Oecologia     Hybrid Journal   (Followers: 57, SJR: 1.695, CiteScore: 3)
J. of the Indian Society of Remote Sensing     Hybrid Journal   (Followers: 57, SJR: 0.337, CiteScore: 1)
J. of Experimental Criminology     Hybrid Journal   (Followers: 57, SJR: 2.639, CiteScore: 4)
Machine Learning     Hybrid Journal   (Followers: 57, SJR: 0.695, CiteScore: 3)
Earth, Moon, and Planets     Hybrid Journal   (Followers: 57, SJR: 0.63, CiteScore: 1)
J. of Business Ethics     Hybrid Journal   (Followers: 56, SJR: 1.276, CiteScore: 3)
Experimental Techniques     Hybrid Journal   (Followers: 56, SJR: 0.296, CiteScore: 1)
Intl. J. for Philosophy of Religion     Hybrid Journal   (Followers: 56, SJR: 0.354, CiteScore: 0)
Cambridge journal of evidence-based policing     Hybrid Journal   (Followers: 54)
Applied Composite Materials     Hybrid Journal   (Followers: 53, SJR: 0.58, CiteScore: 2)
Intl. J. of Historical Archaeology     Hybrid Journal   (Followers: 50, SJR: 0.427, CiteScore: 1)
Advances in Polymer Science     Hybrid Journal   (Followers: 49, SJR: 1.04, CiteScore: 3)
J. of Earth System Science     Open Access   (Followers: 49, SJR: 0.366, CiteScore: 1)
J. of Archaeological Research     Hybrid Journal   (Followers: 48, SJR: 2.159, CiteScore: 4)
European J. of Applied Physiology     Hybrid Journal   (Followers: 47, SJR: 1.186, CiteScore: 2)
Memory & Cognition     Hybrid Journal   (Followers: 47, SJR: 1.379, CiteScore: 2)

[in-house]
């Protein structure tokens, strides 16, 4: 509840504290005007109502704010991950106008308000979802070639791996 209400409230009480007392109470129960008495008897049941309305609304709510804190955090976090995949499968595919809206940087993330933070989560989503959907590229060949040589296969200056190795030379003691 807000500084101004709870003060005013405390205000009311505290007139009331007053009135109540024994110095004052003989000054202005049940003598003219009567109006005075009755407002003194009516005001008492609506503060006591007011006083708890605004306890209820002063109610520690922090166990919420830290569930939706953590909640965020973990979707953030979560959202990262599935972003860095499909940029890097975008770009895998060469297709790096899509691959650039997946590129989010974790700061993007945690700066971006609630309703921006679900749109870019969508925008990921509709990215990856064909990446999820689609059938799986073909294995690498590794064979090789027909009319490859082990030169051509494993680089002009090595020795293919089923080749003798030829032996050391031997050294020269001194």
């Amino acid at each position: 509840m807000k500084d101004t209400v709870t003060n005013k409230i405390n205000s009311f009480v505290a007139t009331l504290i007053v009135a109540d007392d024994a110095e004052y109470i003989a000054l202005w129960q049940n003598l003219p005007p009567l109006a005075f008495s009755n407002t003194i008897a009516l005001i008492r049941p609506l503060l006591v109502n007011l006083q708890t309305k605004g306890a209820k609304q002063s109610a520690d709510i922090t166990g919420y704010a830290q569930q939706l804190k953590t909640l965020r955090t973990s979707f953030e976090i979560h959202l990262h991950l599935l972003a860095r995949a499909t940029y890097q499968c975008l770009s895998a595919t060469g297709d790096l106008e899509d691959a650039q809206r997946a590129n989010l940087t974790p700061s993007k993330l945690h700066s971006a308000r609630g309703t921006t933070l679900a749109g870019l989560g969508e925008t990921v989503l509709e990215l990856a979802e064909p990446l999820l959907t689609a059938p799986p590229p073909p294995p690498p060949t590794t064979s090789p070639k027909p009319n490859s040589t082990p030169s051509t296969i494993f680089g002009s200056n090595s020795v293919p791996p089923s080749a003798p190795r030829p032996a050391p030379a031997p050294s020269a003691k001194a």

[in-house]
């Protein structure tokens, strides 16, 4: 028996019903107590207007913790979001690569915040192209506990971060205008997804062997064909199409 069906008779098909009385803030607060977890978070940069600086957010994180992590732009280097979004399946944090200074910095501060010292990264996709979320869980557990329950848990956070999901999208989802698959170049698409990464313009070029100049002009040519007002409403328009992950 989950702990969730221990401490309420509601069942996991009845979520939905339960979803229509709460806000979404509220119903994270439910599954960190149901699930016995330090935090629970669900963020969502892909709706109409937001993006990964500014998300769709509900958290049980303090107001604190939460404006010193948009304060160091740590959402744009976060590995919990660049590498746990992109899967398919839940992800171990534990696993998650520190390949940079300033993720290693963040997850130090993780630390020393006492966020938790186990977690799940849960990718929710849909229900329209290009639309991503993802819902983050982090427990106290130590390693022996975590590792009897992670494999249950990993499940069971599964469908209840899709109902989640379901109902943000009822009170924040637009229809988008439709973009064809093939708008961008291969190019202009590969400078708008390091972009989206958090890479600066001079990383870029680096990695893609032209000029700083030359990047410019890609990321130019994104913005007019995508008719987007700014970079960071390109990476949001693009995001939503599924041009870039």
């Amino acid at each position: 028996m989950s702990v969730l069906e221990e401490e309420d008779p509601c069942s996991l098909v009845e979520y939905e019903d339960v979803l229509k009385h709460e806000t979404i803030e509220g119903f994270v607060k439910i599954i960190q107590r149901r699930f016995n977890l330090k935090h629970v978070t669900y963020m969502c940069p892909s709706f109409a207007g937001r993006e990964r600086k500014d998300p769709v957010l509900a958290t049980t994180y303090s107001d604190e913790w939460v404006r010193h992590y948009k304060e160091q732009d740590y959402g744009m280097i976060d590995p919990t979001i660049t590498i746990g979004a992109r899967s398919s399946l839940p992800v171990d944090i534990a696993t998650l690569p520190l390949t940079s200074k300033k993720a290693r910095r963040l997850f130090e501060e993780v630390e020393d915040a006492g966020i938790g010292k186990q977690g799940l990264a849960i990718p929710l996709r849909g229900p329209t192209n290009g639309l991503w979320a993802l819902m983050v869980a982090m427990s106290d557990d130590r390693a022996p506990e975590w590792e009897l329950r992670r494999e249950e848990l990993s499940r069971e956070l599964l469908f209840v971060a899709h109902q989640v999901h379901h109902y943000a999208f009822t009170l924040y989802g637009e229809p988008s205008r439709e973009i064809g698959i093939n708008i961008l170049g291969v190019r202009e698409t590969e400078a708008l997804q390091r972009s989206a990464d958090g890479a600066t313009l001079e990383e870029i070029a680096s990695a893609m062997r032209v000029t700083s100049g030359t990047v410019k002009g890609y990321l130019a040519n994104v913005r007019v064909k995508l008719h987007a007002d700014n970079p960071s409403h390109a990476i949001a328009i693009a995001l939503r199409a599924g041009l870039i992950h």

J. of Astrophysics and Astronomy     Open Access   (Followers: 47, SJR: 0.266, CiteScore: 0)
Environmental Management     Open Access   (Followers: 47, SJR: 0.921, CiteScore: 2)
Canadian J. of Anesthesia/J. canadien d'anesthésie     Hybrid Journal   (Followers: 46, SJR: 0.908, CiteScore: 2)
Contemporary Political Theory     Hybrid Journal   (Followers: 46, SJR: 0.331, CiteScore: 0)
Applied Biochemistry and Biotechnology     Hybrid Journal   (Followers: 44, SJR: 0.571, CiteScore: 2)
Bulletin of Materials Science     Open Access   (Followers: 43, SJR: 0.31, CiteScore: 1)
J. of Family Violence     Hybrid Journal   (Followers: 43, SJR: 0.679, CiteScore: 1)
Astrophysics and Space Science     Hybrid Journal   (Followers: 43, SJR: 0.616, CiteScore: 1)
Metallurgical and Materials Transactions A     Hybrid Journal   (Followers: 42, SJR: 1.093, CiteScore: 2)
Comparative European Politics     Hybrid Journal   (Followers: 42, SJR: 1.24, CiteScore: 2)
Demography     Hybrid Journal   (Followers: 41, SJR: 2.345, CiteScore: 3)
Foundations of Physics     Hybrid Journal   (Followers: 41, SJR: 0.454, CiteScore: 1)
J. of Intl. Business Studies     Hybrid Journal   (Followers: 41, SJR: 5.198, CiteScore: 7)
Water Resources Management     Open Access   (Followers: 40, SJR: 1.185, CiteScore: 3)
Qualitative Sociology     Hybrid Journal   (Followers: 40, SJR: 0.984, CiteScore: 1)
Advances in Atmospheric Sciences     Hybrid Journal   (Followers: 40, SJR: 0.956, CiteScore: 2)
Intl. J. of Earth Sciences     Hybrid Journal   (Followers: 40, SJR: 1.125, CiteScore: 2)
Data Mining and Knowledge Discovery     Hybrid Journal   (Followers: 40, SJR: 0.864, CiteScore: 4)
Mindfulness     Hybrid Journal   (Followers: 39, SJR: 1.132, CiteScore: 3)